Be thankful for efforts of The Stewardship Network that helps support multiple organizations by:

  • Empowering people to care for land and water by providing field based opportunities using best scientific based practices
  • Protecting biodiversity through activities, education and land management
  • Working to control invasive species that degrade ecosystem functions, our economy, health, and nature niches
  • Safeguarding water to keep nutrients on the land and out of creeks, rivers, lakes and groundwater
  • Caring for habitats that support threatened and endangered species
  • Defending local communities by promoting local ecosystem solutions to prevent flooding
  • Working to prevent human enhanced climate change
  • Supporting organizations with missions to protect land and water ecosystems to sustain our economy, social community structure, and environment.

Do an Internet search or better yet attend any or all of the organizations listed to learn more about them. Most state and national conservation organizations are not listed. This article focuses on local organizations where you can personally get together with others in the outdoors or attend entertaining educational programs.

Spend time outdoors with at least one of the listed organizations to enjoy local natural wonders. Learn from others how the natural world serves your physical and mental wellbeing.  

Natural history questions or topic suggestions can be directed to Ranger Steve (Mueller) at odybrook@chartermi.net – Ody Brook Nature Sanctuary, 13010 Northland Dr. Cedar Springs, MI 49319 or call 616-696-1753.

Posted in Featured, OutdoorsComments (0)

Big Year Birder Speaks


By Ranger Steve Mueller

 

The Big Year movie showed in area theaters in 2011, and featured Greg Miller, played by Joe Black, in the movie. The movie was about three men trying to see as many bird species in one year as possible. Each hoped to see more than anyone else had seen in one year. People found the movie fun and comical despite it portraying a real life serious experience and quest. The Grand Rapids Audubon is hosting Greg as speaker on September 28, 2015 at 7:30 p.m. in the Wege Auditorium on the Aquinas College Campus.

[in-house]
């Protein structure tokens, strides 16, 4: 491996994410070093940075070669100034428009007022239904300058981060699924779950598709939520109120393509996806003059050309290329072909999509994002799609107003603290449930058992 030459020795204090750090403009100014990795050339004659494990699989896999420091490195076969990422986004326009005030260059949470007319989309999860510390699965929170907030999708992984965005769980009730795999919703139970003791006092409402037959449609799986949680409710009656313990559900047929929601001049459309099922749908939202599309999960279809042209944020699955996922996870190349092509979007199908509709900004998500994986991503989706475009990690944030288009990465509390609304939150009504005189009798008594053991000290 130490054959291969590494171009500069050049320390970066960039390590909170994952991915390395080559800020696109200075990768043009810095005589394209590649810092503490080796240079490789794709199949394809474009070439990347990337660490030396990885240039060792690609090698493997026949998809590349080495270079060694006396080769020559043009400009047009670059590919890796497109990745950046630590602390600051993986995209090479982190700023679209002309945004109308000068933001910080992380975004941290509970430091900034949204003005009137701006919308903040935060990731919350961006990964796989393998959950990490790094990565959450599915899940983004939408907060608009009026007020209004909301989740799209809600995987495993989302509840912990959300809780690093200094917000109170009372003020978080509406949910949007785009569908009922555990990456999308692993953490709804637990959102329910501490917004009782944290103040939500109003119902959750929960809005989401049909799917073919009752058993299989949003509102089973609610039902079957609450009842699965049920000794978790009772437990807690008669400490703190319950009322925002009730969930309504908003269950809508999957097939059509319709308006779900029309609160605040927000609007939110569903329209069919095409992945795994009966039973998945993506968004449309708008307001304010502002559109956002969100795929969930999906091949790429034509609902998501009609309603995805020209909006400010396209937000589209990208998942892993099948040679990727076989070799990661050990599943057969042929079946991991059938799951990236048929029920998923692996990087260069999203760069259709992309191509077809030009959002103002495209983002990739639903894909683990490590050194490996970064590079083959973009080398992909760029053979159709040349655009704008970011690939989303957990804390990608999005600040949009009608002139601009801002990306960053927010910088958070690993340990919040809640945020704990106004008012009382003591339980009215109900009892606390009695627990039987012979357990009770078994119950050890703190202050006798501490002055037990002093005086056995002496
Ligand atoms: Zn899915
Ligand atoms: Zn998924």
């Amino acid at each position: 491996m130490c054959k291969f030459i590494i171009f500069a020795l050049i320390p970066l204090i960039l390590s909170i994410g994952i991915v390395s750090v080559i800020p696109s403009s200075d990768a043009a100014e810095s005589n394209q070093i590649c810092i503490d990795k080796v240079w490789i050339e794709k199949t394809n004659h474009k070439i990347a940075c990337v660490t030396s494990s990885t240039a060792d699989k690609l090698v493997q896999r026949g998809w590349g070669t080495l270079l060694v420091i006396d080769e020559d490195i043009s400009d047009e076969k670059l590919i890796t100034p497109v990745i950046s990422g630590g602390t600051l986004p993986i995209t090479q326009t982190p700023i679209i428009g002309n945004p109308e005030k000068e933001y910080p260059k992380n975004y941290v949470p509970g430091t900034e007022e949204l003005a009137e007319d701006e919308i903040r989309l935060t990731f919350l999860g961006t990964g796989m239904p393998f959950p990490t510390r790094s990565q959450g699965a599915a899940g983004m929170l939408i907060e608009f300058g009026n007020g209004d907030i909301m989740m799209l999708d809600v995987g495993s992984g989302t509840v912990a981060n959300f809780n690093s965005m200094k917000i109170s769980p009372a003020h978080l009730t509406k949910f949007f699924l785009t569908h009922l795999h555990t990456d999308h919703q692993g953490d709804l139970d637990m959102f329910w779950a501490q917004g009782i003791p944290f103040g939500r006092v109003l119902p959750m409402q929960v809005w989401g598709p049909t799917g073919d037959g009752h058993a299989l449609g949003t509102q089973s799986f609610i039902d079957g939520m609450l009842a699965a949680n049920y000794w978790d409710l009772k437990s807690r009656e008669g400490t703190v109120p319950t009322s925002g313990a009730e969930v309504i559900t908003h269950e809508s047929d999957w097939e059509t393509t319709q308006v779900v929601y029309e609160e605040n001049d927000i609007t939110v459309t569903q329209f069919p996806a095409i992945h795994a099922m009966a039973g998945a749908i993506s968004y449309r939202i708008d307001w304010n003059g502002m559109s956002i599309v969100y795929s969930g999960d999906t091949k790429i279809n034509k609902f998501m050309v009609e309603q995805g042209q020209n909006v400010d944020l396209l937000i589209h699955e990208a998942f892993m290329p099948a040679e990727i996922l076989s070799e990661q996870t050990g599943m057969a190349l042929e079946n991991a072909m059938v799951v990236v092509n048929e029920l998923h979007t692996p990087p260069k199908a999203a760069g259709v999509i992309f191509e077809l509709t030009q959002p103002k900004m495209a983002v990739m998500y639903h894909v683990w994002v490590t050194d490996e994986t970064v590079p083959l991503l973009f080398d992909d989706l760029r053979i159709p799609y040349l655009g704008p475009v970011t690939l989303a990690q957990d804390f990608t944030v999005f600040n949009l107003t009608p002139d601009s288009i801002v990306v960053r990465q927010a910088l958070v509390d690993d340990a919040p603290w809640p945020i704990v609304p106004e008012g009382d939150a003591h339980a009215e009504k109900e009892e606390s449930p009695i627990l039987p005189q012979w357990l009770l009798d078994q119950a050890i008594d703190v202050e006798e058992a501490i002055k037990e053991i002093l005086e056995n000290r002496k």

The Audubon club invites us to enjoy this entertaining speaker describe his quest to surpass seeing 700 species of birds in one calendar year, by traversing the continent in his quest. The motion picture entertained many in our community, and, if you missed it, I suggest you rent and view it prior to Greg’s talk at the end of September. The actors Steve Martin and Owen Wilson portrayed the other birders in the quest. Come to Greg’s presentation, where he will relate some of the hilarious stories about his journey and tell of his role as movie consultant.

A free-will donation at the door is encouraged to defray the speaker fee and to support Audubon club bird conservation and education efforts. For more information, you can contact John Chronowski at vice.president@graud.org.

The GR Audubon presentation will be at the Wege Student Center on the Aquinas College Campus at 1607 Robinson SE to accommodate a larger audience. The Wege Student Center is accessible from Fulton St on the north and from Robinson Rd on the south. Parking is available in Lots A and B on Fulton St and in Lots L and M on Robinson Rd. I approach Aquinas College from the East Beltline by taking Lake Michigan Ave to Robinson.

For those of us that watch and pursue birds, the birding quest is familiar, but to others it is a not. My sister-in-law saw the movie and asked if people really do this. Like any hobby, some people take great effort to be among the best in their pursuit. Personally, I am more casual about my pursuit but I do try to notice as many bird species as possible. This year, my list is over 350 species of bird species sighted and that is not an easy number to see in one year.

In my personal quest, I try to learn the habitat for each species and observe its strategies for survival. Where does it spend most of its time and what food is it eating? Does it associate with particular plants in its nature niche? Where does it nest and what foods are preferred during each month? What are spring arrival and fall departure dates? Natural history questions continue to challenge our observation skills.

I seek similar quests for butterflies, plants, amphibians, mammals, and even fish. One of my college professors commented that what he remembered most about me is that I am a generalist. As a generalist, it is impossible to excel in any one area, but I am most satisfied with connecting the lives of all organisms in an ecosystem, and thus claim to be an ecologist. We each have our personal quest but I am greatly looking forward to hearing Greg discuss his quest that he refers to as “My Big Story.”